Have Dogs Always Been “Man’s Best Friend”?

Have dogs always been man’s best friend? Sadly not, a look back over the last few centuries reveals that the attitude society has had toward dogs has made a dramatic turn in their favor…and in ours.

There is no doubt that dogs and man are currently sharing in a mutual symbiotic relationship. We provide for their physical needs and they provide us with companionship and unconditional love. According to the American Kennel Club, there are more pet dogs in the USA than there are people in Britain. However, it wasn’t always so. A look back over previous centuries gives some clues to the progression of dogs climbing the social ladder right into man’s lap.

 The name dog was first preceded by the Anglo-Saxon word ‘hound’, which was also used in other European languages. ‘Dog’, as well as several other animal names ending in ‘g’, like frog, hog, and pig, seems to have come into existence around the 13th century for reasons that no one is very sure about.

Dogs were kept for hunting and defense and not as pets up until the 18th century. There was one exception to that rule as John Evelyn recorded in his Diary, circa 1684, concerning ‘lap-dogs’ which he describes as a dog fit only for ladies:

Those Lap-dogs had so in delicijs [delight] by the Ladies – are a pigmie sort of Spaniels.

Lap-dogs apart, the phrases used to refer to dogs in the 16th and 17th centuries indicate their image as being vicious and disease-ridden:

Hair of the dog that bit you, first used in 1546 as a reference to rabies
Cast someone to the dogs, 1556
Dog in the manger , 1564
If you lie down with dogs, you will get up with fleas, 1573
The dogs of war, 1601
Go to the dogs, 1619

Also, phrases that indicate the treatment of dogs show that they were considered to be of little worth:

Lead a dog’s life (1528)
Not fit for a dog (1625)
As sick as a dog (1705)

They were so looked down upon that dog hangings were a common occurrence as punishment for any ill behavior. The phrase ‘give a dog a bad name’, 1705, was originally ‘give a dog a bad name and hang him’.

It is clear that things began to take a turn for the better later in the 18th century when the term ‘dog-basket’ appeared in the year 1768, suggesting the need for a special bed for the furry fellows as evidence of the growing acceptance and care that people began to provide. This shift in outlook continued steadily and in 1823 we first find ‘dog biscuits’, followed in 1852 by ‘dog show’. By the mid 20th century we find clear evidence that a dog was to be considered almost on the same plane as humanity – ‘dog-sitter’ (1942).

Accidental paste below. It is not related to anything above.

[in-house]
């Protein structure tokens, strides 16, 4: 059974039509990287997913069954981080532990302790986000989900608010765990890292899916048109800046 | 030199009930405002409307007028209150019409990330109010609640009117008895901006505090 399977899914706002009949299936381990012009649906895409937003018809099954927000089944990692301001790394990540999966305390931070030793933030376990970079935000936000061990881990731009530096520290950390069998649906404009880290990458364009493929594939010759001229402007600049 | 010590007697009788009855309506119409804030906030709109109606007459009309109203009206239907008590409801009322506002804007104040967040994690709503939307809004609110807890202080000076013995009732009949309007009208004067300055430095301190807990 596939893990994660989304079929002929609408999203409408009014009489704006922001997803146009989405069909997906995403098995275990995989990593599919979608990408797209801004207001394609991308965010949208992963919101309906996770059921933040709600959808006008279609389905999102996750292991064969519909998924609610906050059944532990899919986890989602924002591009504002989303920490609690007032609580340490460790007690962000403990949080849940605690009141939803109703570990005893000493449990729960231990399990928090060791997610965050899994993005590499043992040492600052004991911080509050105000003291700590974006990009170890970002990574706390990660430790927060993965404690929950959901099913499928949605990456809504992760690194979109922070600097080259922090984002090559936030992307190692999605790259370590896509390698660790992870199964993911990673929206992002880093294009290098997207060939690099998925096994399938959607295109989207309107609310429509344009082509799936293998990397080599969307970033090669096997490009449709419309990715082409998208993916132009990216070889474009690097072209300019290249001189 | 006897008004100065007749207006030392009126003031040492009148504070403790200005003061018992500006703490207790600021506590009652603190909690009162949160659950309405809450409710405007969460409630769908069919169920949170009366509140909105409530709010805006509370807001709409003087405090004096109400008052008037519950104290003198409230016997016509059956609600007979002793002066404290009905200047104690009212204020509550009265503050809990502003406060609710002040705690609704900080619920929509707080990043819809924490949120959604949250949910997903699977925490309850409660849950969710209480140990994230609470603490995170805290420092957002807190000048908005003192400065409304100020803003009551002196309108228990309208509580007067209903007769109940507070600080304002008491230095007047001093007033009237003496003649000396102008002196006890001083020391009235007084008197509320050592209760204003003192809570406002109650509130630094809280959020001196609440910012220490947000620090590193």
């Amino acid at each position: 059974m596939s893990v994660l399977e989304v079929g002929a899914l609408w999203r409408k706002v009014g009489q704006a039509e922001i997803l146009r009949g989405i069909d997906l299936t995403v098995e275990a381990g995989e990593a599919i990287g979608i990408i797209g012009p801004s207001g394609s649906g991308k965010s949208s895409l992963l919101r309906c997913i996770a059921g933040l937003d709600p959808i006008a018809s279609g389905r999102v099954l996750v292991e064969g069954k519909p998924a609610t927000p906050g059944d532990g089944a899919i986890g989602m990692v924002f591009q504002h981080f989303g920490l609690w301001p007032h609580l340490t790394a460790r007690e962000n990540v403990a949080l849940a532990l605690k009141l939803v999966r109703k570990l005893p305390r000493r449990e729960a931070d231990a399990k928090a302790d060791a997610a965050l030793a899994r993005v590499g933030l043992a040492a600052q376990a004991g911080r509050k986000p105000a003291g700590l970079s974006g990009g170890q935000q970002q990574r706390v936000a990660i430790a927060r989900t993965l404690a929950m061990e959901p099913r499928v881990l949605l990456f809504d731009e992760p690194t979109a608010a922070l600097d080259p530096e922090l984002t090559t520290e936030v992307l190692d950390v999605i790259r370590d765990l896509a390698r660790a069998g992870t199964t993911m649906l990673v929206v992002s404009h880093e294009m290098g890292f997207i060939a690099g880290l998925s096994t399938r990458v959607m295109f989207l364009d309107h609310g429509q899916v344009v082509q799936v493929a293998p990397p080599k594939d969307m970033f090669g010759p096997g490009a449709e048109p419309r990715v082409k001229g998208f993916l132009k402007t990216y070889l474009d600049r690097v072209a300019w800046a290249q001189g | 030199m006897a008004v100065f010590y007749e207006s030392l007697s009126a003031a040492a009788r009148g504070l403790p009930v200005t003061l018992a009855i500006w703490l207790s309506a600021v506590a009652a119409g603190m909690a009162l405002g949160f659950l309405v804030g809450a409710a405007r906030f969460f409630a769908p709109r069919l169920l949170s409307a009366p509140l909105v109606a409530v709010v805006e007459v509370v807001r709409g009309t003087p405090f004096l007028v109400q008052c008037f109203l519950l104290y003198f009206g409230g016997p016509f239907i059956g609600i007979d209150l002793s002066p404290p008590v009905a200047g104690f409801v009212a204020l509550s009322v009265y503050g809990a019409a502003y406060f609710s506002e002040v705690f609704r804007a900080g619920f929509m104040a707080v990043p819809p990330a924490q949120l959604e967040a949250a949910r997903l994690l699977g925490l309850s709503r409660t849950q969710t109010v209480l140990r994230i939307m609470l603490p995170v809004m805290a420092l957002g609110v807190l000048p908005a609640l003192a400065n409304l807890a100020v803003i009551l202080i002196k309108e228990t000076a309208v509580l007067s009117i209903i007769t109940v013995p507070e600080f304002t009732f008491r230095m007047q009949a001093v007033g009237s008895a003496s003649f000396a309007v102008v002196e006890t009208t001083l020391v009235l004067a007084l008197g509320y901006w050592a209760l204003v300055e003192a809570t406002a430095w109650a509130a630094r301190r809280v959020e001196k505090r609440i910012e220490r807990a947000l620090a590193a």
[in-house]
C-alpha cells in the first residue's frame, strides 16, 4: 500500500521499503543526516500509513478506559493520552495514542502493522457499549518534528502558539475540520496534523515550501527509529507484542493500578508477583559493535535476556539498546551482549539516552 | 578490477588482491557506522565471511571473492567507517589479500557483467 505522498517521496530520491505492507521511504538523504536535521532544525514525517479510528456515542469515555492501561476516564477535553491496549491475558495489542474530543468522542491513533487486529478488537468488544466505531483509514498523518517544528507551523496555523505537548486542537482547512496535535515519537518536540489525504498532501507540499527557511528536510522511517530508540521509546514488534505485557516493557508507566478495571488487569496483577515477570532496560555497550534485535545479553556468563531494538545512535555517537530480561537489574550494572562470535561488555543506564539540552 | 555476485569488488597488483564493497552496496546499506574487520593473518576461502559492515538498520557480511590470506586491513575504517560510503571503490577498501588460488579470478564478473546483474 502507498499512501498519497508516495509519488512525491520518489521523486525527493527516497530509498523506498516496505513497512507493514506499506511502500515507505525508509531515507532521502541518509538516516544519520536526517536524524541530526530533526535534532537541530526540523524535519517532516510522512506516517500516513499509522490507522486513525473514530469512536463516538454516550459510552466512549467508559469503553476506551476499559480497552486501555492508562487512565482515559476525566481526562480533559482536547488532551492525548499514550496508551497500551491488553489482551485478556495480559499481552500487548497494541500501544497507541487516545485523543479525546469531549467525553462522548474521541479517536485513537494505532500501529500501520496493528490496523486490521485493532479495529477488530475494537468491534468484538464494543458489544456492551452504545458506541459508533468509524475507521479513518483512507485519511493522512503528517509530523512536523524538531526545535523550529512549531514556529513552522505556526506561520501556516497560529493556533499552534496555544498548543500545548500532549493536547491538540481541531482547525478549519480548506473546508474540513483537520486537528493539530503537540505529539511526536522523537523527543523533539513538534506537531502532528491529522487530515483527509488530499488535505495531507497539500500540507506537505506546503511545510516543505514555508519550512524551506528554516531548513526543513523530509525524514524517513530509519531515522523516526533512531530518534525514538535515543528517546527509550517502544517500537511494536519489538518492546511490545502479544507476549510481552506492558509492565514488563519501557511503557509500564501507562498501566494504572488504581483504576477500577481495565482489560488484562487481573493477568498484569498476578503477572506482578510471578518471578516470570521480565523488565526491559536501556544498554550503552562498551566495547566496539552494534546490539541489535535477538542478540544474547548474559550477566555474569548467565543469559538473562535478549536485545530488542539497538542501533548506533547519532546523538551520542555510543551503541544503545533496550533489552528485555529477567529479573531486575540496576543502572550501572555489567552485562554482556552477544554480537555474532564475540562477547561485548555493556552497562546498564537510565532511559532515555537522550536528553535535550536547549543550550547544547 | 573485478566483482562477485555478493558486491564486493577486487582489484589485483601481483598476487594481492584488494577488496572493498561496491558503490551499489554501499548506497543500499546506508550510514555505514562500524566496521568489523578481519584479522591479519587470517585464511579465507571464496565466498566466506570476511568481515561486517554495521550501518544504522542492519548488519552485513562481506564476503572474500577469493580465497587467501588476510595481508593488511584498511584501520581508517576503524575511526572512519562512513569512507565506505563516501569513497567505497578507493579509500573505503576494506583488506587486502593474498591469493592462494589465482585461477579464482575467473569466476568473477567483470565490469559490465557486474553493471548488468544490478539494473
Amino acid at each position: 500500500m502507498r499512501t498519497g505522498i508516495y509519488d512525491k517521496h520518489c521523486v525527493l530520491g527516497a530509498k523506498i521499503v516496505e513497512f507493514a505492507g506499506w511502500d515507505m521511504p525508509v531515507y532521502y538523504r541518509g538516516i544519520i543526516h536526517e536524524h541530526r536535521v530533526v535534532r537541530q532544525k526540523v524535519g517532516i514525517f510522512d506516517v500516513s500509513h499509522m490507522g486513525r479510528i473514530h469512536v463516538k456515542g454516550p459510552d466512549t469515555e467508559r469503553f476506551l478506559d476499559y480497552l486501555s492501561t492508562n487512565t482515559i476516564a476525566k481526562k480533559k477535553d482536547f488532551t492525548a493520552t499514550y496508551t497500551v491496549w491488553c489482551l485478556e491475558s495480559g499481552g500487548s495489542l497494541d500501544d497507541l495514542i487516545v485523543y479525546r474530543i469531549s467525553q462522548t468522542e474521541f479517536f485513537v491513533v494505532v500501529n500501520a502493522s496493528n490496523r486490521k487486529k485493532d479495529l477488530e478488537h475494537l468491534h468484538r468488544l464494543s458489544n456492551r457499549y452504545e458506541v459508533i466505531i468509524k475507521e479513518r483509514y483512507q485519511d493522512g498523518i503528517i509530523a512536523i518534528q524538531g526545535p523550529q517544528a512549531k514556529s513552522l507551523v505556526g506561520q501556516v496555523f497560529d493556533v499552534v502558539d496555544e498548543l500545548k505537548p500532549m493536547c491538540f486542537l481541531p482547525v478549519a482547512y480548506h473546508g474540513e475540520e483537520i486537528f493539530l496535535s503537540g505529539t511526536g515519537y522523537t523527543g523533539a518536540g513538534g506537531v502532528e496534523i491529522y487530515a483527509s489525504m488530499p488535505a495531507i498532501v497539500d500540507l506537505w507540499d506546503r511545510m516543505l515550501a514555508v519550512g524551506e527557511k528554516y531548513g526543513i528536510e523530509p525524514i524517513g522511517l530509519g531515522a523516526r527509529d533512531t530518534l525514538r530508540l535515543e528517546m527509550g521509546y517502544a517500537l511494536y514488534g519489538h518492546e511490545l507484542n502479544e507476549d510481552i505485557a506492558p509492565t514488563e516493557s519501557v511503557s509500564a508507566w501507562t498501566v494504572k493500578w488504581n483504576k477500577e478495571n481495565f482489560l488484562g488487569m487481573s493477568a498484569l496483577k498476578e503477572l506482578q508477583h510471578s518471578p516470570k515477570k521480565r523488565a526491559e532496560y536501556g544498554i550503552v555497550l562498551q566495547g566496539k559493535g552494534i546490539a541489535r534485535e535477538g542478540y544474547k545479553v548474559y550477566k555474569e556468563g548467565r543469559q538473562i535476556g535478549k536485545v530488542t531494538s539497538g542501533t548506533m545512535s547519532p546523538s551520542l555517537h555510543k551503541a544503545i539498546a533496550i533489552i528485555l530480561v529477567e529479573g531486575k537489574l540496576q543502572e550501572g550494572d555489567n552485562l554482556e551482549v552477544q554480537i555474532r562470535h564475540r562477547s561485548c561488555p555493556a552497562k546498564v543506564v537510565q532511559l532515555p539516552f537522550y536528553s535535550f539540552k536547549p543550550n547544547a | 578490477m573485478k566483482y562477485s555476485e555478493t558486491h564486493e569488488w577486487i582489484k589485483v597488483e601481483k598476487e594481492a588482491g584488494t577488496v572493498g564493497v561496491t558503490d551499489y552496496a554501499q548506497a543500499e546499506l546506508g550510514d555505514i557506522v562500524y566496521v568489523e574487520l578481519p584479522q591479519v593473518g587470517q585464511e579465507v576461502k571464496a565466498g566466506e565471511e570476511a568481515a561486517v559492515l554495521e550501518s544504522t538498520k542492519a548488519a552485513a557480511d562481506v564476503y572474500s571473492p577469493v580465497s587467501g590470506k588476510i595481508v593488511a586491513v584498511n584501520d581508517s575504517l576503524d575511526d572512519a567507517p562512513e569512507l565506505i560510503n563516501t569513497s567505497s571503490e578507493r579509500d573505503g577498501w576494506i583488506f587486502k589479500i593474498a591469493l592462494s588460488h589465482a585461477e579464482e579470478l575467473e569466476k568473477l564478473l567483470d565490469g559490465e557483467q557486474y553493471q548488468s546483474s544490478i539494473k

Finally, in 1821, we find the idea recorded for the first time in print suggesting that a dog is a man’s best friend. The New-York Literary Journal, Volume 4, 1821:

The faithful dog – why should I strive
To speak his merits, while they live
In every breast, and man’s best friend
Does often at his heels attend.

In 1870, we hear the idea elaborated on in Warrensburg, Missouri, in a court room of all places, as though it is a fact of life. After a farmer shot a neighbor’s dog, in the subsequent court case where the owner sued for damages, the lawyer George Graham Vest gave a tear-jerking speech that became known as the Eulogy to a Dog:

“Gentlemen of the jury, a man’s dog stands by him in prosperity and poverty, in health and sickness. He will sleep on the cold ground, where the wintry winds blow, and the snow drives fiercely, if only he can be near his master’s side. He will kiss the hand that has no food to offer; he will lick the wounds and sores that come in encounter with the roughness of the world. He guards the sleep of his pauper master as if he were a prince. When all other friends desert, he remains. When riches take wings and reputation falls to pieces, he is as constant in his love as the sun in its journey through the heavens.” – And so on…

A statue of Old Drum, as the dog had been called, stands outside the town’s courtroom. And the phrase has been common place ever since.

Comments are closed.